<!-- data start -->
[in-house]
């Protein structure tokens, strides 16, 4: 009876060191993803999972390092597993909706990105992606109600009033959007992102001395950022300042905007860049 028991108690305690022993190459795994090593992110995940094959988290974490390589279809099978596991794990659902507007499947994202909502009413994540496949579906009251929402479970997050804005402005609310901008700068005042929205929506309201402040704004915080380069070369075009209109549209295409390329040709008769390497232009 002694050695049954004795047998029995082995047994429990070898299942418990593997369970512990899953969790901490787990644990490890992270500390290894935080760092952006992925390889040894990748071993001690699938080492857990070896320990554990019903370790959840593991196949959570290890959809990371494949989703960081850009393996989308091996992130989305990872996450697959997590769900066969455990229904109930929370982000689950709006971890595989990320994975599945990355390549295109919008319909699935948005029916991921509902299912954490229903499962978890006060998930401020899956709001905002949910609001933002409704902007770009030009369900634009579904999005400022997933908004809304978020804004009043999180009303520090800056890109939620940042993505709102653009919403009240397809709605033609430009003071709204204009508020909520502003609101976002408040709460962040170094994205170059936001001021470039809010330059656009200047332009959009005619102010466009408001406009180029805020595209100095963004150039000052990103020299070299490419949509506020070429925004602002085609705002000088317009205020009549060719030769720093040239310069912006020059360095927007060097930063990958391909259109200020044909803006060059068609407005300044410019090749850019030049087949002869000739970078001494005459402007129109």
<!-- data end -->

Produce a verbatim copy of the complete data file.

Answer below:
[in-house]
């Protein structure tokens, strides 16, 4: 009876060191993803999972390092597993909706990105992606109600009033959007992102001395950022300042905007860049 028991108690305690022993190459795994090593992110995940094959988290974490390589279809099978596991794990659902507007499947994202909502009413994540496949579906009251929402479970997050804005402005609310901008700068005042929205929506309201402040704004915080380069070369075009209109549209295409390329040709008769390497232009 002694050695049954004795047998029995082995047994429990070898299942418990593997369970512990899953969790901490787990644990490890992270500390290894935080760092952006992925390889040894990748071993001690699938080492857990070896320990554990019903370790959840593991196949959570290890959809990371494949989703960081850009393996989308091996992130989305990872996450697959997590769900066969455990229904109930929370982000689950709006971890595989990320994975599945990355390549295109919008319909699935948005029916991921509902299912954490229903499962978890006060998930401020899956709001905002949910609001933002409704902007770009030009369900634009579904999005400022997933908004809304978020804004009043999180009303520090800056890109939620940042993505709102653009919403009240397809709605033609430009003071709204204009508020909520502003609101976002408040709460962040170094994205170059936001001021470039809010330059656009200047332009959009005619102010466009408001406009180029805020595209100095963004150039000052990103020299070299490419949509506020070429925004602002085609705002000088317009205020009549060719030769720093040239310069912006020059360095927007060097930063990958391909259109200020044909803006060059068609407005300044410019090749850019030049087949002869000739970078001494005459402007129109």